Steamboat's Skiing Industry Not Yet Feeling The Pinch From Growing Crowds
Many parts of Steamboat Springs and Routt County are dealing with growing pains, from infrastructure to housing to congestion. One area that hasn't been overwhelmed is the area's largest economic driver: the ski resort.
Steamboat Springs Ski & Resort Corp joined the Ikon Pass in 2017, shortly after the pass was unveiled by owner Altera Mountain Company. The move is part of a larger competition between Altera's Ikon Pass and Vail's Epic Pass, with both offering access to resorts all over the world and most resorts here in Colorado.
The popularity of those passes has been great for business, but success has come at a price, in the form of increased traffic congestion, especially along the I-70 mountain corridor, parking lots over capacity at Copper Mountain, Vail, Loveland and Arapahoe Basin, and long lift lines.
So, how has Steamboat been affected by the success of the Ikon Pass? Steamboat Springs is about three and a half to four hours from Denver, depending on weather and traffic. Because of its distance, Steamboat is widely seen as a destination resort, meaning if you go there, most people end up staying for a few days or a week, and not driving back the same day.
Loryn Duke, the communications director for Steamboat Springs Resorts, says the national skier who chases the best snow has benefited from the Ikon Pass.
"I think for Steamboat specifically, we are seeing a little bit more of that regional and Front Range drive market," Duke said. "But we're still a very strong destination resort."
Duke said it was a great winter for Steamboat, but there were two weekends that pushed limits for the town and resort, and both weekends were when snow came down in abundance. This brought in Ikon Pass holders from all over Colorado, and more from the Front Range than usual.
"I think that might be one of the changes we're seeing with the Ikon Pass is that skiers and snowboarders have the flexibility to chase weather and therefore they can choose to go to whatever resort is getting the best conditions," said Duke.
Similar feelings were echoed by Lisa Popovich, the executive director of Main Street Steamboat Springs, an economic development organization. She said there were a couple of weekends last ski season that were busy.
"You know, I will say that it wasn't that bad. It was manageable. I think what we felt was, you had to make a reservation for happy hour. You know, it wasn't easy to walk into a restaurant and just sit down at the bar even," Popovich said.
Popovich says with the rise in business from the Ikon Pass, and a record-breaking year for good snow conditions, Steamboat has handled the influx well. She points to good infrastructure: "We have really good, free bus service and shuttle service in the winter. So, other than parking at the ski hill, parking downtown isn't that much of an issue because once you get into your hotel you can jump on a bus or a shuttle and get downtown and not have to worry about parking."
Popovich does think last year's snow brought in some challenges for a couple of weekends, but she said there have been times during the summer, when there isn't as much staff on hand, that are more straining on the town and its resources.
There was the instance that made headlines in March when Steamboat had to borrow school buses from nearby Moffat County to help shuttle skiers and riders to the slope, but both Duke and Popovich said that was a weekend with a lot of new snow and conditions people from around Colorado were trekking to. While it hasn't been the first time Steamboat has reached out to neighboring municipalities to assist in transportation needs, it was the first time Moffat County was tapped.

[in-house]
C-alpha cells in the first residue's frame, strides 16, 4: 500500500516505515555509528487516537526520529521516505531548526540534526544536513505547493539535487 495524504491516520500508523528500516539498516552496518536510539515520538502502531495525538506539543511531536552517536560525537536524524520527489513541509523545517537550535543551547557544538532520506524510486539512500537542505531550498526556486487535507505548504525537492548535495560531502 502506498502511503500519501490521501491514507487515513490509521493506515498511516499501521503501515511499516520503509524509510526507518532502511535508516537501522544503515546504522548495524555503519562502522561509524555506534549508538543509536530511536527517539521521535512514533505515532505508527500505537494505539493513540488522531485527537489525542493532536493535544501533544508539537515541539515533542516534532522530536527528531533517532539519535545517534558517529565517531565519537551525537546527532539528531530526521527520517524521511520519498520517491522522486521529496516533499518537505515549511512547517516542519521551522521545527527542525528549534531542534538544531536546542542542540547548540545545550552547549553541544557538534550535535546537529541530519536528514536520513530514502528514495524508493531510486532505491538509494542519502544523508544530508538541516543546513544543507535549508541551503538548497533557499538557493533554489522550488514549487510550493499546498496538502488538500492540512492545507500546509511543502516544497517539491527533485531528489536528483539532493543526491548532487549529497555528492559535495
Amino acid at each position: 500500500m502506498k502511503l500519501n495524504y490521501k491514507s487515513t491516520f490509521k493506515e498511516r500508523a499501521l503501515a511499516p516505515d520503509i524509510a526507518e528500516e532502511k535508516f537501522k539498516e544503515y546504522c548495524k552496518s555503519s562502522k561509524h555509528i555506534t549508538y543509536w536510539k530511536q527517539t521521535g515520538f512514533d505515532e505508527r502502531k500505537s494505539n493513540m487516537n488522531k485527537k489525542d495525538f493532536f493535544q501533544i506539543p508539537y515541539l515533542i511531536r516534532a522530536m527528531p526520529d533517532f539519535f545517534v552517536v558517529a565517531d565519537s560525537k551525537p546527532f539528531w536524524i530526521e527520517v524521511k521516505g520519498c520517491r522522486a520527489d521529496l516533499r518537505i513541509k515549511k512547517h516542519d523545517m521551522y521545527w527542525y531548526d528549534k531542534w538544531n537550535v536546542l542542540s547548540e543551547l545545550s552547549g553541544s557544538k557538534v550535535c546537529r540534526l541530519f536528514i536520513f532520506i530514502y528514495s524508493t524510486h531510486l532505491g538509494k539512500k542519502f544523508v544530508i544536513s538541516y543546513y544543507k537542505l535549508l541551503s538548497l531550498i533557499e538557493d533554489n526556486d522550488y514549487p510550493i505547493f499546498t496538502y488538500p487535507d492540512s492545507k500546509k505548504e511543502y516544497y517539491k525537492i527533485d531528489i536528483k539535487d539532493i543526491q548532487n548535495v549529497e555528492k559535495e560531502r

Tom Ross is a longtime photographer, reporter and editor with the Steamboat Pilot and Today. He's covered the ski industry off and on for decades. When locals talk to him about changes since Steamboat joined the Ikon Pass, they complain about some standard items — longer lift lines on the weekend, traffic, and, he said, "one thing that kinda sticks out is that a lot of locals say that the powder is disappearing faster. So you have to be strategic in how you pursue your powder."
Ross says there is another group of people affected by the Ikon Pass: kids who grew up in Steamboat, moved out of town and visit during the holidays.
"I think it's understandable that a lot of these young adults feel a little entitled, having basically grown up on the mountain in another era where if your parents bought a season pass for as much as say $1,100 — much more than an Ikon Pass — it came with one free pass for a child at no additional cost. So, a lot of people got accustomed to that," Ross said.
And lower income families and individuals who can't afford a season pass or Ikon Pass are also having a harder time making it up to Howelsen Hill, a small ski area located in downtown Steamboat that's a city park with its own lift.
"Last year, the city allowed people to ski free, six different weekend Sundays, all through the winter," Ross said. "And about 9,500 people showed up and 18% of those people were even from out of state, which really surprises me. So, modest income families shouldn't be frozen out of introducing their children to skiing or enjoying a little bit themselves."
Housing is an issue, although that trend has been continuing for the past 20 years as more people buy vacation homes. When asked if it's still possible to be a "ski bum" in Steamboat Springs, Ross chuckled.
"I think it's doable, but you're going gonna work multiple jobs and going to have to be kind of savvy about getting here," Ross said. "When you can get housing, it's gonna have to put up with maybe five roommates? Back in 1979 I was one of five people living in a one-bedroom apartment and I was working at the newspaper. So, in some ways things that nothing's changed. It's always been that way."